By this process the rubbery conjugated diene polymer formed is not separated from the solution in which it is formed thereby eliminating the prior art steps of removing the rubbery polymer from its solution and redissolving same in the monovinyl-substituted aromatic compound. In addition, no extraneous solvent is employed thereby eliminating expensive and time consuming solvent removing and solvent purification operations.
The high impact polymer compositions produced by the method of this invention are useful in generally any application known for high impact polymers such as high impact polystyrene compositions. For example, the polymers produced by the methods of this invention can be employed in making bottle carriers, tote boxes, protective cabinets for electronic devices, and the like.
Accordingly, it is an object of this invention to provide a new and improved method for making high impact polymers.
It is a particular object of this invention to provide a new and improved method for making high impact polystyrene compositions.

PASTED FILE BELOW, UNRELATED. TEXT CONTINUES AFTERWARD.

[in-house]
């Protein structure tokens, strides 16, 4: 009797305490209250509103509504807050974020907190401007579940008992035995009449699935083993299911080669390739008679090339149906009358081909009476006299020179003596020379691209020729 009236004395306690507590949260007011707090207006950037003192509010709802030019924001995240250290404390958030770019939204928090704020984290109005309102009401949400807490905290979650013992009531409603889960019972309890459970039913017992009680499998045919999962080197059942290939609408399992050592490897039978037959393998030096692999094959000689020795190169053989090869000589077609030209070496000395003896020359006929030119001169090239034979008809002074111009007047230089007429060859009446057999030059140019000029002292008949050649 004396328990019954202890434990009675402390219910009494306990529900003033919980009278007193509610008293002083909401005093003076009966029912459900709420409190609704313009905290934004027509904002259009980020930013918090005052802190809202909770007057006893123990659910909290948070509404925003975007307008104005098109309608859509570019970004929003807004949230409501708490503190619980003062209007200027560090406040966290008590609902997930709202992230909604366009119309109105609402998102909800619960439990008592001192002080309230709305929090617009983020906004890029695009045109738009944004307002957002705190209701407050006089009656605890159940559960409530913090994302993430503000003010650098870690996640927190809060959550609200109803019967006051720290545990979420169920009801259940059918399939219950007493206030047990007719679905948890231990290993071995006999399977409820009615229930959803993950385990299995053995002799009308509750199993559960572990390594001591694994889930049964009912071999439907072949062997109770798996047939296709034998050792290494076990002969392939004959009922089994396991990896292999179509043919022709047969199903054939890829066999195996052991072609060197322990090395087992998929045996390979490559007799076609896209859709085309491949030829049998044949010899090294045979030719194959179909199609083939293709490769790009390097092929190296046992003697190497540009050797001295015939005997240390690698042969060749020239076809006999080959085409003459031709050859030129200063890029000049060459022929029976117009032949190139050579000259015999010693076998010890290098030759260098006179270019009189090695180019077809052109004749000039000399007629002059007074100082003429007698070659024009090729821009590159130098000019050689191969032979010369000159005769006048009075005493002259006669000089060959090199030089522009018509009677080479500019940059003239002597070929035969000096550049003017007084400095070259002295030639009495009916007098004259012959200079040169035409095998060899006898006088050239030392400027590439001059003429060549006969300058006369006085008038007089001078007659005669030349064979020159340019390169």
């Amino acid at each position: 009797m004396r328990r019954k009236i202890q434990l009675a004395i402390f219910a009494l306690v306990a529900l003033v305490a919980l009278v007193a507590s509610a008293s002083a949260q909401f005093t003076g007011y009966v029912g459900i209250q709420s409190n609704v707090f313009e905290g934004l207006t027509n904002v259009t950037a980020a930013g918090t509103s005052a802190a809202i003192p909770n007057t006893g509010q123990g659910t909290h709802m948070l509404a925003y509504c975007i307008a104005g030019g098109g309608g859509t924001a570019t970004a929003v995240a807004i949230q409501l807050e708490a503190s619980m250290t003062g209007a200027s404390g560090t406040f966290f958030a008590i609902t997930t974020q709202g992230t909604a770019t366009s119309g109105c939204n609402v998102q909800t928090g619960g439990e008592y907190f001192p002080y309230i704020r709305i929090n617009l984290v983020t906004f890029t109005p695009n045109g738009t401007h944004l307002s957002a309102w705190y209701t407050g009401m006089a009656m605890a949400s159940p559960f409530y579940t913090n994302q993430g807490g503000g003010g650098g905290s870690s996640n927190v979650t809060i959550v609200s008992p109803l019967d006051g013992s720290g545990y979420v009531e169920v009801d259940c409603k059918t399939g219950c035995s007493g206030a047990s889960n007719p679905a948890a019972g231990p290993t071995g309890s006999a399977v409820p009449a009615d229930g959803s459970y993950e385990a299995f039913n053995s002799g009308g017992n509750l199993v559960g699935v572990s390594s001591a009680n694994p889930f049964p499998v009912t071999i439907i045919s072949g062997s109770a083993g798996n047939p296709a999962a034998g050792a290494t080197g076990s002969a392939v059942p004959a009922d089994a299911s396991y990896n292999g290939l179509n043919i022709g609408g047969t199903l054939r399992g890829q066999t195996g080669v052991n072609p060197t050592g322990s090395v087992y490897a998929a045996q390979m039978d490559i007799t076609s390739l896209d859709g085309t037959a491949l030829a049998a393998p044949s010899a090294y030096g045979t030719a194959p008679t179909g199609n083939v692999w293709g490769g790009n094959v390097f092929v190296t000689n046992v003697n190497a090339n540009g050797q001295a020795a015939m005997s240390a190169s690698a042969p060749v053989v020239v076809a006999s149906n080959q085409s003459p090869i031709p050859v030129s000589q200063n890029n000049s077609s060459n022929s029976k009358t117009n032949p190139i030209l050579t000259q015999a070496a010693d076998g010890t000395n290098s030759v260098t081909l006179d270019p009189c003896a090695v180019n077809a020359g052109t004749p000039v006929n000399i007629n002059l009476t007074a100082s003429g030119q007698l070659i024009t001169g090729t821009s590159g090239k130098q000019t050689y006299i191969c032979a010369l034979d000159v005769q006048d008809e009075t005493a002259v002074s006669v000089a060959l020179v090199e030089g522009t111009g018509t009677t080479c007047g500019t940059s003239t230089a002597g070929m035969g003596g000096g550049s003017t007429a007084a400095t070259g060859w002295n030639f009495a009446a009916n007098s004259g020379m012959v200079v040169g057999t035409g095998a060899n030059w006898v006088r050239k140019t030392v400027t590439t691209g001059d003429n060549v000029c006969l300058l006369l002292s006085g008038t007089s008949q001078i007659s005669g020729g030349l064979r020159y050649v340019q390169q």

Other aspects, objects, and the several advantages of this invention will be apparent to one skilled in the art from the following description and appended claims.
According to this invention a monomer feed is provided which contains from about 1 to about 70 weight percent, based on the total weight of the monomer feed, of at least one l-olefin having from 2 to 8 carbon atoms per molecule, inclusive, the remainder of the monomer feed being essentially at least one conjugated diene having from 4 to 12 carbon atoms per molecule, inclusive. Therefore, the amount of conjugated diene present in the monomer feed can vary from about 30 to about 99 weight percent based on the total Weight of the monomer feed.
It is presently preferred to employ from about 50 to about 70 weight percent of at least one l-olefin and from about 30 to about 50 weight percent of at least one conjugated diene, both weight percentages being based on the total weight of the monomer feed. In this situation the l-olefin acts as a diluent and provides a greater body of liquid for better heat transfer and easier mixing. In this situation some of the l-olefin must be removed from the l-olefin-rich phase before the additional monomer (monovinyl-substituted aromatic compound) is added and polymerized.
Suitable conjugated dienes include 1,3-butadiene, isoprene, 1,3-pentadiene, 1,3-hexadiene, 2,3-dimethyl-l,3- butadiene, 1,3-octadiene, 4-phenyl-l,3-butadiene, 1,3- dodecadiene and the like. Preferred conjugated dienes are butadiene, isoprene, and 1,3-pentadiene.
Suitable l-olefins (mono-l-olefins) include aliphatic 1- olefins such as ethylene, propylene, butene-l, isobutylene, hexene-l, isooctylene, and the like. Preferred l-olefins are butene-l and isobutylene.